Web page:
Thursday, 17 June 2010

Amsterdam part 3

(We had internet problems whilst away so in true Blue Peter's one I prepared earlier...)

Yesterday was absolutely wonderful! The area we are staying in is beautiful and I had a lovely long walk down wide, tree lined avenues that led to the stunning purpose built building that houses the Van Gogh Museum.....and OMG what a museum!!

It really is a moving experience to trace Vincent van Gogh's tragic life and extraordinary achievement through such a varied display of his art. The museum houses the world largest has 200 paintings and over 500 drawings not to mention 850 letters that he wrote to friends and family. The thing I really loved about the museum was that it put his work into started with paintings done by his contemporaries such as Gauguin, Monet and Pissarro, showed his very early work (which really was pretty awful!), highlighted the influence the Impressionism movement had on his work and then documented his growth as an artist. The lovely thing was that it didn't stop then went on to show how his work influenced the next generation of was extremely interesting and moving.

I got to see his 'vase with sunflowers', 'Bedroom at Arles', 'Irises' and 'Wheatfield with Crows' to name but a few. I adore his Sunflowers (one of my favourite flowers too) and his painting of the Irises was absolutely captivating (the blue against the yellow was so vibrant it just jumped off the canvas) and his Japanese style paintings were just as favourite was 'Almond Branches in Bloom' which he painted in 1890 after the birth of his nephew (he painted it as a symbol of new life). The guide thingumy (I have no idea what you call them but you have headphones and a keypad) was worth every penny (actually that should really be Euro shouldnt it) as it was very moving standing looking at a painting listening to the actual words he had used to describe it (we know this from the letters).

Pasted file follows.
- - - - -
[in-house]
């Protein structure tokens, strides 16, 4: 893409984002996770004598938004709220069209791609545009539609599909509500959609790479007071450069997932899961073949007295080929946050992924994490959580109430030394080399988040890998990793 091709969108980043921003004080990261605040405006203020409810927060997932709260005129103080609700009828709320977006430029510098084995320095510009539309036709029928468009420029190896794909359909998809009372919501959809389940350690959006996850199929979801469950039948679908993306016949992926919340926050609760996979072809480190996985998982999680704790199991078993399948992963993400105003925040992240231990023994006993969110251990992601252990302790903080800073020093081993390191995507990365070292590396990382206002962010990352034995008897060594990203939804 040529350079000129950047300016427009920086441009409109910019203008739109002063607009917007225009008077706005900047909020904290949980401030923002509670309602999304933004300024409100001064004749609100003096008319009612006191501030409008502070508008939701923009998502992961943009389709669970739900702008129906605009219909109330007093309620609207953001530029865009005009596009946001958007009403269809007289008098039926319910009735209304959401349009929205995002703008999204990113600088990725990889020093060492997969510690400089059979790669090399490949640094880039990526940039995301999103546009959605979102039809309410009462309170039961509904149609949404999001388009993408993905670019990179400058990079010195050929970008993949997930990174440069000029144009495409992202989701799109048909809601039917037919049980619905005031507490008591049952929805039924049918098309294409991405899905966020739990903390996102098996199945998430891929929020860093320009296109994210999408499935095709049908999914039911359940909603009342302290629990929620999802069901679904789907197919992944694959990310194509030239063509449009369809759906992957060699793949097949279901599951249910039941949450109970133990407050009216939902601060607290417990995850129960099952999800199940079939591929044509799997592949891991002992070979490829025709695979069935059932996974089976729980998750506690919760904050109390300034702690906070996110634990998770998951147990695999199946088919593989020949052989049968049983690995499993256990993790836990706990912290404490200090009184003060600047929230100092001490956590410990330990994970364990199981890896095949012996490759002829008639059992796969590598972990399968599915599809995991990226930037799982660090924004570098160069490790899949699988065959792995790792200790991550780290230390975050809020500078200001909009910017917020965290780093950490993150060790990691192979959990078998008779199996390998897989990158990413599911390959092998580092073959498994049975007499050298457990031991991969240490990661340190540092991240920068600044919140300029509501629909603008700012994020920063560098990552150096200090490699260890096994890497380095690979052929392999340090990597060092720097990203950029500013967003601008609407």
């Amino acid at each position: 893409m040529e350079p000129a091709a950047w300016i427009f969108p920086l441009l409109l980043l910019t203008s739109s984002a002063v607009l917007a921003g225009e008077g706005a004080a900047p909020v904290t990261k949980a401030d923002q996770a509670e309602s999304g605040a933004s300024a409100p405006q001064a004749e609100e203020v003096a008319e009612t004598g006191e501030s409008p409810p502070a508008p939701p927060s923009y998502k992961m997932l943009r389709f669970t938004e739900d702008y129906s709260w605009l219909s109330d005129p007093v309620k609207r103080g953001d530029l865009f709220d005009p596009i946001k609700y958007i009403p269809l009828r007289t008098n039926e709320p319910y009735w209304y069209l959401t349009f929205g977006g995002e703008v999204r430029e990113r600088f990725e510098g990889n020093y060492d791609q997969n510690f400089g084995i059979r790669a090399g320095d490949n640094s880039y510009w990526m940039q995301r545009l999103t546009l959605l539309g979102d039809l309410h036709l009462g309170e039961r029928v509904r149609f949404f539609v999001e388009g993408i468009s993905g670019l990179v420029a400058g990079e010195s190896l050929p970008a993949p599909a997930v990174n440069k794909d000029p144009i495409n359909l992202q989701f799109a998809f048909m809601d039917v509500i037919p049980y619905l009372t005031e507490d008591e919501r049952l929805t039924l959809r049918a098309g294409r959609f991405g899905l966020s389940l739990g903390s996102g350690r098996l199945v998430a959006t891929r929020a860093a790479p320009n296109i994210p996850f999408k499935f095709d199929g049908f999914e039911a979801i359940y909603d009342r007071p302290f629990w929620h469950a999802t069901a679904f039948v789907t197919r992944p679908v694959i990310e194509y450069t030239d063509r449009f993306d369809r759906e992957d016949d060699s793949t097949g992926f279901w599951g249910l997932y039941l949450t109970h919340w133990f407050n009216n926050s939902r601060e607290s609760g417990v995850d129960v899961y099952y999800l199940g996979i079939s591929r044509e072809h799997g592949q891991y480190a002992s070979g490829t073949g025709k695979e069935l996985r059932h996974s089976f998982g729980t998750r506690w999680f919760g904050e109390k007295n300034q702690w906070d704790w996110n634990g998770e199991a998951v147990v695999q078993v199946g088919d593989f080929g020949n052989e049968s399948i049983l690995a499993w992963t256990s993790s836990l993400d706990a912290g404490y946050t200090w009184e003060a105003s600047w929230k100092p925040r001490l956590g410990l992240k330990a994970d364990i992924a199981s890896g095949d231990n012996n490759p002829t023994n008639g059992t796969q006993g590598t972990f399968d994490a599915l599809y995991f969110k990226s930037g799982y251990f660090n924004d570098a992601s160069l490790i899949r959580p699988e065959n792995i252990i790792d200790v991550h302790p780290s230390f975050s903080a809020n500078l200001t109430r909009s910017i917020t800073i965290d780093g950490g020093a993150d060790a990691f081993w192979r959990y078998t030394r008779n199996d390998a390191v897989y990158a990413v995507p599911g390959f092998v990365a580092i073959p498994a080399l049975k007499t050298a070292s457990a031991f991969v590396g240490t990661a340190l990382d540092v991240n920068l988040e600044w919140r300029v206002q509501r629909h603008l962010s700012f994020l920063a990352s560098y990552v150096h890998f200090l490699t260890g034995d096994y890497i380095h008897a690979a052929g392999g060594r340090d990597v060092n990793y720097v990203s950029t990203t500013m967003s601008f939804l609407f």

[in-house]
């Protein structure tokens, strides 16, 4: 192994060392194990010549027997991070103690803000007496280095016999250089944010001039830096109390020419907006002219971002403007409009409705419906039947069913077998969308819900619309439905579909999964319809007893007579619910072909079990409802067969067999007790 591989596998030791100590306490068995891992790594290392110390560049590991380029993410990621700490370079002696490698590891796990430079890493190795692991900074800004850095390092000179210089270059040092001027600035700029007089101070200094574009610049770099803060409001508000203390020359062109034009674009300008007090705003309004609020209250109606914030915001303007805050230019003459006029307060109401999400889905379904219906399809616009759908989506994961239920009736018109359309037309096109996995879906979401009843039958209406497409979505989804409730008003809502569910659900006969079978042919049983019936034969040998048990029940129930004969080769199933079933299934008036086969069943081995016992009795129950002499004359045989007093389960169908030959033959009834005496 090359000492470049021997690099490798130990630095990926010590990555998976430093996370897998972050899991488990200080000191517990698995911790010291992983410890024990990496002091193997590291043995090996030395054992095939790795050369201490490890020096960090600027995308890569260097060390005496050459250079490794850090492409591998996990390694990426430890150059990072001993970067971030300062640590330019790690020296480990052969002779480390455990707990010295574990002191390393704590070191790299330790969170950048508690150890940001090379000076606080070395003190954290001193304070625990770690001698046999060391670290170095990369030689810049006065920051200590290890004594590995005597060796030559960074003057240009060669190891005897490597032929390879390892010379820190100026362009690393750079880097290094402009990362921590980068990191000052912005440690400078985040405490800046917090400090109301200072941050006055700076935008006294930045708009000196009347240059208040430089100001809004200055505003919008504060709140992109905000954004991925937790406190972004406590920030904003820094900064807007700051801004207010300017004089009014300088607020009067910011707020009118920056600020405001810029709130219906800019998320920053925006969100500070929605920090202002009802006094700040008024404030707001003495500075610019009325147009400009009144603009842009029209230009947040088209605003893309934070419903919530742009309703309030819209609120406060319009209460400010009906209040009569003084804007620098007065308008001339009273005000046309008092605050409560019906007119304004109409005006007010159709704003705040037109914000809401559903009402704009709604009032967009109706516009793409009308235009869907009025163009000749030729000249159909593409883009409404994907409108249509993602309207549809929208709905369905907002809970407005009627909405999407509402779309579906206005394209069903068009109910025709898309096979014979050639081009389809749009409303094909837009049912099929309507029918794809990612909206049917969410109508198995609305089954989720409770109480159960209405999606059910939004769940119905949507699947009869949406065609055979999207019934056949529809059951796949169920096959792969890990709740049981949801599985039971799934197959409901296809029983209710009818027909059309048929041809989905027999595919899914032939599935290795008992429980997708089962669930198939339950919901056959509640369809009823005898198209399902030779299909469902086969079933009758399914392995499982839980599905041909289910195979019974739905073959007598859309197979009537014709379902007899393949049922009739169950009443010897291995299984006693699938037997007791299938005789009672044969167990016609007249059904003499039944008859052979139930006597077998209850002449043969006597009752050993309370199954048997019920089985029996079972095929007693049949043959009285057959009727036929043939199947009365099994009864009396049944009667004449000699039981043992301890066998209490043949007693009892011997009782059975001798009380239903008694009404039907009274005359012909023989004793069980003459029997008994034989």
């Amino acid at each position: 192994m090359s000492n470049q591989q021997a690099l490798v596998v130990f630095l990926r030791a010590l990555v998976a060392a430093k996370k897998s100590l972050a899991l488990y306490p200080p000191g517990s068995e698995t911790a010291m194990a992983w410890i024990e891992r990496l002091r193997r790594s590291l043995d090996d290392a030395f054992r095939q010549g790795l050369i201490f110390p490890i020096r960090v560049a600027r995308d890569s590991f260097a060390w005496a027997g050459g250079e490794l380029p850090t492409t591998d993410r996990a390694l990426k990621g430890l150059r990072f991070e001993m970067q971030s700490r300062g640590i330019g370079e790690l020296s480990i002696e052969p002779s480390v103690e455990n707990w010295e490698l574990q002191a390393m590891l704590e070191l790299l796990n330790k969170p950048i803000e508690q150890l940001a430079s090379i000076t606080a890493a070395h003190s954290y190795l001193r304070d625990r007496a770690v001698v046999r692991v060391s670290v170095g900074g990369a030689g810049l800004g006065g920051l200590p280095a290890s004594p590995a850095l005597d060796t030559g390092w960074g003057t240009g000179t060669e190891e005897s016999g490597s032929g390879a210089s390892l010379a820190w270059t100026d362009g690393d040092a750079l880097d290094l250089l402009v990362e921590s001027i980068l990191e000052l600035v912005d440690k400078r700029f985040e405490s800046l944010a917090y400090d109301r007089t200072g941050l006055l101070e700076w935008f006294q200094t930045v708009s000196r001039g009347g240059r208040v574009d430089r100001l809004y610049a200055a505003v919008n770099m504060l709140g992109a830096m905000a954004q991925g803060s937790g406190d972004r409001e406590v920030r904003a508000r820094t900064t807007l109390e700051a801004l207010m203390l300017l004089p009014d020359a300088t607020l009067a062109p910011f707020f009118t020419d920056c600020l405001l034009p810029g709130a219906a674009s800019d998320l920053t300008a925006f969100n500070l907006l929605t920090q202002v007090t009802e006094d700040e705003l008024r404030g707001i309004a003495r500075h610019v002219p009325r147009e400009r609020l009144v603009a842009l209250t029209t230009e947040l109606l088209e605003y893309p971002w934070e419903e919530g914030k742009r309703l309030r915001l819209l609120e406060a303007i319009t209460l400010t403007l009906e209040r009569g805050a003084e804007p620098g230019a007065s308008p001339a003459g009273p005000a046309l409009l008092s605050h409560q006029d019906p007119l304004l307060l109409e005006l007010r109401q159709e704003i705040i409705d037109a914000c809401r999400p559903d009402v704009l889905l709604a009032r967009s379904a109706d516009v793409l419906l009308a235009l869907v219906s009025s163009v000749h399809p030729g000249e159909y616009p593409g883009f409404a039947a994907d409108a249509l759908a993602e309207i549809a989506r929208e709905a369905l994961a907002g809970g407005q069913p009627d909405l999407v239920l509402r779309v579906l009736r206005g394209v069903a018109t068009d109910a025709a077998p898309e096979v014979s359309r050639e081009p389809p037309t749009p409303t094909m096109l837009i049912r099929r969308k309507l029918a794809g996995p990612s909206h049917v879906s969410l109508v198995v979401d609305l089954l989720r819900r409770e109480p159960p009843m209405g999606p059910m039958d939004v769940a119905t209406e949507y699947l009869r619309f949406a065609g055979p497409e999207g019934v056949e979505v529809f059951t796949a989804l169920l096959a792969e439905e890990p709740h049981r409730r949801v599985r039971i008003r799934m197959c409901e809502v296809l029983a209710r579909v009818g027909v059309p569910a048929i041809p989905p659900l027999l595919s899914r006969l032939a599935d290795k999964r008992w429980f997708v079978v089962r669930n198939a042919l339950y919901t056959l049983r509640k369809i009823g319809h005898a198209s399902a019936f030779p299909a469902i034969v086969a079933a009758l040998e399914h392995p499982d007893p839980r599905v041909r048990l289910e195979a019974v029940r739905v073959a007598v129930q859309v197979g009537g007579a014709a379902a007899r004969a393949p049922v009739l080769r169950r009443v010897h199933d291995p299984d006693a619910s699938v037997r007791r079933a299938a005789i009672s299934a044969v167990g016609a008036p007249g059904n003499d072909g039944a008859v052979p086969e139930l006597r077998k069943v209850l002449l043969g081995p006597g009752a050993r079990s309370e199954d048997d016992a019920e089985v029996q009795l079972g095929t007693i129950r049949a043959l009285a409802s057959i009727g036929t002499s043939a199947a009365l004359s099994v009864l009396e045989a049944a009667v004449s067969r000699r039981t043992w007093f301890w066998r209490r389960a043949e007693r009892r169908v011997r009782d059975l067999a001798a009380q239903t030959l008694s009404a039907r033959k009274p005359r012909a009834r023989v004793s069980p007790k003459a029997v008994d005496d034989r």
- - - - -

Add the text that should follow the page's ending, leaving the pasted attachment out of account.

It's actually thanks to his sister-in-law that we have what we see today....after his death, and the death of his brother six months later, she decided that she would dedicate her life to showing the world what an amazing talent he had and she put together a number of exhibitions showing his work. It was these exhibitions that brought his paintings into the public eye and influenced the next generation....can you imagine what would have happened if she'd thought they were crap...*shudders*


Lane said...

Just fantastic. I had no idea that all his letters were there too.

Thank goodness his SIL didn't think 'crap'. Shudders indeed!

SueG said...

I love all this stuff. And it's such a thrill to get to see it all together. His painting "A Starry Night" was my first ever favourite painting and I had a poster of it on my wall as an early teen. Also,I saw your comment about my launch. So far, the possible dates are Sept 23 or Sept 30. I do hope you're around for it!

LadyFi said...

Oh, sounds like a wonderful experience. And poor Van G - not appreciated as an artist during his lifetime!

Debs said...

That's a frightening thought, thank heavens his sis-in-law appreciated his paintings.

DJ Kirkby said...

This was very interesting. We could all do with a SIL who thought so highly of us.

Talli Roland said...

Gorgeous photos! I never thought SILs could be so supportive!

Carol said...

Lane - I didn't know his letter were their either and I found it absolutely fasinating to hear what he had to say and how he described his own work!